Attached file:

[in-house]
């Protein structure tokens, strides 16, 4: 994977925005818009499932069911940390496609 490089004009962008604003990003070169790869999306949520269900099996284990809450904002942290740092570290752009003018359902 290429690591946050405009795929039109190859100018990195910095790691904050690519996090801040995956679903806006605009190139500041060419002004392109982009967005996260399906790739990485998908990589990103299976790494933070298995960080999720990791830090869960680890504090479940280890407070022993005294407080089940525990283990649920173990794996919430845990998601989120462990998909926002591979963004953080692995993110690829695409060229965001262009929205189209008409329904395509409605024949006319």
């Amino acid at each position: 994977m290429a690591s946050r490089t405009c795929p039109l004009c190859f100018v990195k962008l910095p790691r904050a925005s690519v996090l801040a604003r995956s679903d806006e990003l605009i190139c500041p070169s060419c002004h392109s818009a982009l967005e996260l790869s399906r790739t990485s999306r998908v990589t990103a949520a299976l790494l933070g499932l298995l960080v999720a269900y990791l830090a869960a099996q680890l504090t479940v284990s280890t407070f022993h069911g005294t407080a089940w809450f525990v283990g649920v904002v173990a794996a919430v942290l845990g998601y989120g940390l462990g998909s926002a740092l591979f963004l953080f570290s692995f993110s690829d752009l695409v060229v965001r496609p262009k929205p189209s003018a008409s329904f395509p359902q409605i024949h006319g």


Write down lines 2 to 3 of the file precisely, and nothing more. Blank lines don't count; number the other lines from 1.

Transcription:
């Protein structure tokens, strides 16, 4: 994977925005818009499932069911940390496609 490089004009962008604003990003070169790869999306949520269900099996284990809450904002942290740092570290752009003018359902 290429690591946050405009795929039109190859100018990195910095790691904050690519996090801040995956679903806006605009190139500041060419002004392109982009967005996260399906790739990485998908990589990103299976790494933070298995960080999720990791830090869960680890504090479940280890407070022993005294407080089940525990283990649920173990794996919430845990998601989120462990998909926002591979963004953080692995993110690829695409060229965001262009929205189209008409329904395509409605024949006319």
């Amino acid at each position: 994977m290429a690591s946050r490089t405009c795929p039109l004009c190859f100018v990195k962008l910095p790691r904050a925005s690519v996090l801040a604003r995956s679903d806006e990003l605009i190139c500041p070169s060419c002004h392109s818009a982009l967005e996260l790869s399906r790739t990485s999306r998908v990589t990103a949520a299976l790494l933070g499932l298995l960080v999720a269900y990791l830090a869960a099996q680890l504090t479940v284990s280890t407070f022993h069911g005294t407080a089940w809450f525990v283990g649920v904002v173990a794996a919430v942290l845990g998601y989120g940390l462990g998909s926002a740092l591979f963004l953080f570290s692995f993110s690829d752009l695409v060229v965001r496609p262009k929205p189209s003018a008409s329904f395509p359902q409605i024949h006319g």